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ACA and the Supreme Court

I don’t know about the rest of you, but I had a sleepless night last night anticipating the Supreme Court’s decision in Florida v. HHS on the constitutionality of the Affordable Care Act. Memories of some extraordinarily bad Supreme Court decisions ran through my head.

The first was the Lochner case. In Lochner v. New York, 198 US 45 (1905) the Supreme Court struck down the state of New York’s effort to clean up the unsanitary conditions in bakeries and eliminate the nearly unlimited working hours that was the norm of the era and establish the 10-hour working day and 60-hour workweek. This was during the Progressive era of Theodore Roosevelt. Justice Holmes’ dissent was telling, “The Fourteenth Amendment does not enact Mr. Herbert Spencer’s Social Statics.” – i.e. laissez-faire economic philosophies – “a constitution is not intended to embody a particular economic theory”. A follow up case was Adkins v. Children’s Hospital, 261 US 578 (1923) where the Supreme Court invalidated minimum wage laws.

The second was the Schechter case, also known as the sick chicken case. Schechter Poultry v. US, 295 US 495 (1935) involved a federal effort to clean up unsanitary conditions for consumers and employees in the poultry industry and to establish codes of fair competition in industrial settings. This was during the New Deal era of the Franklin Roosevelt. The court struck down the National Industrial Recovery Act on a 9-0 decision.

Two years later, the Supreme Court abandoned this line of constitutional decision making that substituted the Supreme Court majority’s economic preferences for the federal and state economic policies enacted by duly elected state and federal policy makers in a series of cases: West Coast Hotel v. Parrish, 300 US 379 (1937) upholding the minimum wage, NLRB v. Jones Laughlin Steel, 301 US 1 (1937) a Commerce Clause case upholding federal agency jurisdiction over labor organizing at a steel company, and Wickard v. Fillburn, 317 US 11 (1942), a Commerce Clause case upholding the 1937 Agricultural Adjustment Act.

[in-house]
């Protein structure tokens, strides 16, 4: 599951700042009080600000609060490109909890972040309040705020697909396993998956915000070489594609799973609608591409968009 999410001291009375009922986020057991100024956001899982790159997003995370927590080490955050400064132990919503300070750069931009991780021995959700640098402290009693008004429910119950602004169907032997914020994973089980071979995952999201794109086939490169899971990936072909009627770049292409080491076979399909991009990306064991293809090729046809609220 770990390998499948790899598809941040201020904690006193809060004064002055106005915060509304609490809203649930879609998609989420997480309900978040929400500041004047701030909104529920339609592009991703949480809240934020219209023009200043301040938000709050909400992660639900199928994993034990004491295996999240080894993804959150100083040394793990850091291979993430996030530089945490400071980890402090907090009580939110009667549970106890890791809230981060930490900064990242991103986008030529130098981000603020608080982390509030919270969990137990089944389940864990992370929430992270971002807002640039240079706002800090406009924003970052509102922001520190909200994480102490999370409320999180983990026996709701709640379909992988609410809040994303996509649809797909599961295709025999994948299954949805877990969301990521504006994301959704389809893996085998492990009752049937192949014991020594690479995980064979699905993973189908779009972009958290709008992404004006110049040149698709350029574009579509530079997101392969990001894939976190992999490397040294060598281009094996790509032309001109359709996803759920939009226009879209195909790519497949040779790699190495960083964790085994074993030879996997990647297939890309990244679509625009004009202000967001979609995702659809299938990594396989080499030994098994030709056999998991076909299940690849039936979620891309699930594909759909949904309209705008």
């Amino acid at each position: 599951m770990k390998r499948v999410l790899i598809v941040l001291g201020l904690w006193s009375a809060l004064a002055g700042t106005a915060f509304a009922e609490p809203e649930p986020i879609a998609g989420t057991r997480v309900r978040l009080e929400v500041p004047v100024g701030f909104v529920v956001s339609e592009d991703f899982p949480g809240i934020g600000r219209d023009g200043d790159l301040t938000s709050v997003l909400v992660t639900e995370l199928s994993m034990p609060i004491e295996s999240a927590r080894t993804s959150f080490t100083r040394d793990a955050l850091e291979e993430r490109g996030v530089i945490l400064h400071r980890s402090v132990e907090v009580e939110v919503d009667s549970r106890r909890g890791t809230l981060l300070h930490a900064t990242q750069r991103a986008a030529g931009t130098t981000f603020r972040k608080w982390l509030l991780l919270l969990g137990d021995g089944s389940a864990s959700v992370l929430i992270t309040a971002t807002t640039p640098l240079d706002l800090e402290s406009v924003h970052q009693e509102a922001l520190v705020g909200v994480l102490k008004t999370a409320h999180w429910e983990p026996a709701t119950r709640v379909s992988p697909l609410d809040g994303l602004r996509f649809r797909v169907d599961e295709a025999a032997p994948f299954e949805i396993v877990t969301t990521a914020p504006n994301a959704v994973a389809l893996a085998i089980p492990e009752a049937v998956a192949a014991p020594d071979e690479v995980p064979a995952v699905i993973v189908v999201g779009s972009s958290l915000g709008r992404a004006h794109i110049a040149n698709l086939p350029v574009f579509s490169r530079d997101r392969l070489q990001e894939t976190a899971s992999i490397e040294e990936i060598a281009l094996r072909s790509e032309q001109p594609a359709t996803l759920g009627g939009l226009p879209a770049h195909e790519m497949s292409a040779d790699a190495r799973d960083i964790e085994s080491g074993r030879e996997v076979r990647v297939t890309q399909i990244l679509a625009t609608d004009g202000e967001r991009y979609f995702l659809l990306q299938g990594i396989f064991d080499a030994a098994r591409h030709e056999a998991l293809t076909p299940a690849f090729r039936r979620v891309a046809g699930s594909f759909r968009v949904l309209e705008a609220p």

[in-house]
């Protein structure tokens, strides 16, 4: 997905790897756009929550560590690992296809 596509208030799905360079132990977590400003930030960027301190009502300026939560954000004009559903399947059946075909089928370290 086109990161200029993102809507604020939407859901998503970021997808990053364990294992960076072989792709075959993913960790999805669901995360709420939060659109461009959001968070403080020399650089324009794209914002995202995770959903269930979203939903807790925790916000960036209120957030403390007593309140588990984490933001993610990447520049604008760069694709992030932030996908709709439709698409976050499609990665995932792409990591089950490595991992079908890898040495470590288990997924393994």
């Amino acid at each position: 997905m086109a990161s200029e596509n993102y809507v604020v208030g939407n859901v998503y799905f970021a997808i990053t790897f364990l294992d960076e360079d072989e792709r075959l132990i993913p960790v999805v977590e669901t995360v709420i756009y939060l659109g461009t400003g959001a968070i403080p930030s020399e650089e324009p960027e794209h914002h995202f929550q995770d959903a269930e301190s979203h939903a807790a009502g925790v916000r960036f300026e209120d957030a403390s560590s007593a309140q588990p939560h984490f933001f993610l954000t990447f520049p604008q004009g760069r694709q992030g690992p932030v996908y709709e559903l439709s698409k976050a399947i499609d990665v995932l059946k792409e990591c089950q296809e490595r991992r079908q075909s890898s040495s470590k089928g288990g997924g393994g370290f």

The last was Plessy v. Ferguson, 163 US 537 (1896), which upheld “separate but equal” and constitutionally enshrined segregation practices, discrimination and oppression for half a century and more until over-turned by Brown v. Board of Education.

If the ACA is upheld as I expect,[1] 7 million uninsured Californians will soon have the opportunity to access medical care to the same degree as those with an insurance card in the their wallet and the United States will join every other developed country in offering universal coverage. If it is overturned, our century long struggle continues with a vastly improved understanding of those who have stood so adamantly blocking the doors of progress.

California, which is committed to and in the forefront of enacting these reforms, will need to forge its own destiny. California’s options include: a California fee or tax for individuals declining coverage, variant pricing for those who purchase timely and continuously versus those who seek to “time” their purchases to their need for health care, pre-existing condition exclusions for those who “time” their purchases, and reconsideration of alternatives such as the Garamendi plan, the Basic Health Plan option and single payer, which the ACA allows states to enact effective in 2016.[2]



[1] See Wulsin, A Guide to the Constitutional Challenges to the ACA (ITUP, March 2012) http://itup.org/legislation-policy/2012/03/26/itup-guide-to-the-constitutional-challenges-to-the-aca/ and Wulsin, Thoughts on the Individual Mandate (ITUP, September 2007) www.itup.org/Reports/UniversalCoverage/Thoughts_on_an_individual.pdf  and Wulsin and Dougherty, The Individual Mandate: a Background Report, (California Research Bureau, April 2009) at www.library.ca.gov/crb/09/09-007.pdf

[2] Ibid.

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